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Have no fear, modular is here! Modular synths for musicians

I talk to a lot of musicians who are interested in modular synthesis, modular curious, or (especially at NAMM) just wonder what the *%#& this stuff is. Some seem intimidated by it, or just don’t know where or how to start. While there are a lot of introductory modular tutorials out there, few I’ve found are written to really help musicians capitalize on the strength of the knowledge they already have.

Today we start a series on modular synthesis using concepts and techniques that you, the musician, already know. We will focus on concepts to wrap your brain around, not specific modules (but hey, if that’s what you’re looking for, we can help!). Watch for future posts to help you understand building your first patch, selecting modules, buying and assembling your first case, and all sorts of other goodies for the person new to modular synthesis.

A quick note on learning modular: I’ve had more than one person approach me (generally aggressively) telling me to “teach” them how to play a modular synth (ok, this is usually at NAMM). The reality is that this is still a normal synthesizer, it’s just presented differently. Like any instrument, it will take time to play well. Most people don’t pick up a violin and master it in 20 minutes. Most people don’t master a traditional synthesizer in 20 minutes. A modular synth is no different. Be patient and give yourself the space to learn.

A modular synthesizer is just a “normal” synthesizer that’s been exploded.

So, how do modular synths differ from prebuilt synths, exactly? And more importantly, how are they the same?

Think about the standard Yamaha, Nord, or whatever keyed (or “fixed-architecture” if you’re fancy) synth you last bought or drooled over. In a traditional synth, it comes with a lot of things built in. Everything is prewired “under the hood.” You press buttons and turn knob, to sort through the premade sounds or to tweak the parameters they have built in for you to tweak. These can run the gamut of really basic to incredibly feature rich, but you don’t really get to change the basic architecture of the product. It’s fixed.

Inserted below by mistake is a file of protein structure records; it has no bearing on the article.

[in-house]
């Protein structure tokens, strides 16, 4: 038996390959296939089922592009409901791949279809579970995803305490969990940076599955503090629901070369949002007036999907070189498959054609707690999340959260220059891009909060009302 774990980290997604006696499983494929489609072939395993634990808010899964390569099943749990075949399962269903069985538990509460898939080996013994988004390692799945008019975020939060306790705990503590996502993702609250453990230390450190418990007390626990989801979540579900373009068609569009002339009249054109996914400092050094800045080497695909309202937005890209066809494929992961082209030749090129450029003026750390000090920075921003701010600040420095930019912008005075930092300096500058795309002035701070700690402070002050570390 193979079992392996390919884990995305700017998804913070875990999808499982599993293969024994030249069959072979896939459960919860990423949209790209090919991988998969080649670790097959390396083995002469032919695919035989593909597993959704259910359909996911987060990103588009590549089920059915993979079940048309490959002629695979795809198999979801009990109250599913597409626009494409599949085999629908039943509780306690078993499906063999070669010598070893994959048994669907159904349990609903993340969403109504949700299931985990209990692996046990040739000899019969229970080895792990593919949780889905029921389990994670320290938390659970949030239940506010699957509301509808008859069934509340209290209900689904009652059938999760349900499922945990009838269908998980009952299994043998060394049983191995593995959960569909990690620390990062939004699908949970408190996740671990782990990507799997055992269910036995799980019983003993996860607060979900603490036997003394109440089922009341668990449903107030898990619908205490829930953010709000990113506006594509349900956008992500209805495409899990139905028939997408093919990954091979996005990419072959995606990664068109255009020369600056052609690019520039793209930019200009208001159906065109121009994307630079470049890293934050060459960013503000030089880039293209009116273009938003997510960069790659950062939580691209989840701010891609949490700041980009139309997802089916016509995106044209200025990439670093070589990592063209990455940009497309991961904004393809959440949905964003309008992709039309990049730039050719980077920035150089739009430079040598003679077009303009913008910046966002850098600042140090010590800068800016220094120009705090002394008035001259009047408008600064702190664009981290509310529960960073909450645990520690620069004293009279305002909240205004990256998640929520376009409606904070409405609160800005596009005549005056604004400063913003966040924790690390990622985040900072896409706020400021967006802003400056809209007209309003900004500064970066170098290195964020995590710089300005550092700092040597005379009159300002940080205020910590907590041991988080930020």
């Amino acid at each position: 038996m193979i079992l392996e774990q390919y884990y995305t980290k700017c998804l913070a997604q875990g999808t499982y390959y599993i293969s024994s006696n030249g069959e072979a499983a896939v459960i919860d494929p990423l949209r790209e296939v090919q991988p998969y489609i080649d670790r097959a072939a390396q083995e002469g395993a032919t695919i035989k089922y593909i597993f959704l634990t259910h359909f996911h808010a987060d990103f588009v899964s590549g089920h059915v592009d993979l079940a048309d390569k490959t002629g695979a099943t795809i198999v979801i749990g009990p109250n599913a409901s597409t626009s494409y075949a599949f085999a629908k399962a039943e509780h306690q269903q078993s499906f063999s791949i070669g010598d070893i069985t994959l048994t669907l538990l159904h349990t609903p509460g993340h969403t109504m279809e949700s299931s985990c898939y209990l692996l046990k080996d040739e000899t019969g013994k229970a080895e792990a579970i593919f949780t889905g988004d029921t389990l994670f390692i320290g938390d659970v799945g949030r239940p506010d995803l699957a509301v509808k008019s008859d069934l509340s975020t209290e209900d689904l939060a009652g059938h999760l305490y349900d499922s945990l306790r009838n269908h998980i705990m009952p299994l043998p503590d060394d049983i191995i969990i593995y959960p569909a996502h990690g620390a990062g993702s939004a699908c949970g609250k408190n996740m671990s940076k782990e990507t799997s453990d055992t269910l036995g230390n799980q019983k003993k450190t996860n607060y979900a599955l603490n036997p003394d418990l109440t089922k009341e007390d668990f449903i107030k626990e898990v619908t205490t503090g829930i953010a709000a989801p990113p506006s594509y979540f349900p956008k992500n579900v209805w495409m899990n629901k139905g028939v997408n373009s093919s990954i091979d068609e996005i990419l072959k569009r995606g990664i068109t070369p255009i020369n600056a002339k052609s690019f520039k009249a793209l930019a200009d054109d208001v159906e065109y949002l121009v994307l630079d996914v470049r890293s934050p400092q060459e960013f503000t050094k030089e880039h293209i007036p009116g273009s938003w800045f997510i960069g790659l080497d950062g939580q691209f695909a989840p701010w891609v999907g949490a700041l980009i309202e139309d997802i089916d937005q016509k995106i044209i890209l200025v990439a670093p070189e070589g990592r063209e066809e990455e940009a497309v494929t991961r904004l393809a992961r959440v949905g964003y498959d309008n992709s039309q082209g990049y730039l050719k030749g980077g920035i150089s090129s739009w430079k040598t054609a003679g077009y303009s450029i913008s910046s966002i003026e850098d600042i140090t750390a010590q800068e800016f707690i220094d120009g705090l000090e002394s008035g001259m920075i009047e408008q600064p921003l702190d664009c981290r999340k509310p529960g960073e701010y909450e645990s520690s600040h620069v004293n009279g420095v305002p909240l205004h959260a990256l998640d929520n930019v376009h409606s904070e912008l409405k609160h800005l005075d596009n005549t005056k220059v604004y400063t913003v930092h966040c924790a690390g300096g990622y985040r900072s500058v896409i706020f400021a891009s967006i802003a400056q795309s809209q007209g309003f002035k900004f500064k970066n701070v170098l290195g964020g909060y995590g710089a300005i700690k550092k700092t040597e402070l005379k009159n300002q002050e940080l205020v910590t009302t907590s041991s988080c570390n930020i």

A modular synth is, well, modular. Instead of an off-the-shelf solution, you choose the components that will allow you to create the sound you desire. Each component module has some circuitry hardwired, but each module does only one or a few things, so you’re choosing it specifically for that function (like a filter or a distortion, etc.). You can easily change components in a modular system, too: If you don’t like the filter you’re using, swap it out for another one. Traditional synths aren’t built for that! In a modular system, you get to build it, not the engineers at [BIG INDUSTRIAL SYNTH COMPANY]. You choose your parts and then you make the connections using patch cables. You still make patches, but here they are physical, tangible things.

And of course there are SO MANY choices….choices are part of the joy, but also what makes modular systems somewhat daunting. There are hundreds of manufacturers, and in general, their modules all work perfectly fine together. Build a rack with modules from a single manufacturer, modules from all different manufacturers, or anything in between. The world is your oyster with modular synths.

There are several key differences between a fixed-architecture synthesizer and a modular synth.
  1. Most traditional synths have a keyboard. Most modular synths do not.

    In the modular world, that’s not a given. Sure, you can find a keyboard module or interface with an external keyboard. But pitch sequencing (most easily done by playing the keys on a traditional synth) is typically very sequencer or DAW oriented. That’s great news for those of you who never mastered those piano lessons, less good for the piano proteges out there.

  2. A fixed-architecture synth makes sound when you hit a key. A modular synth always makes sound.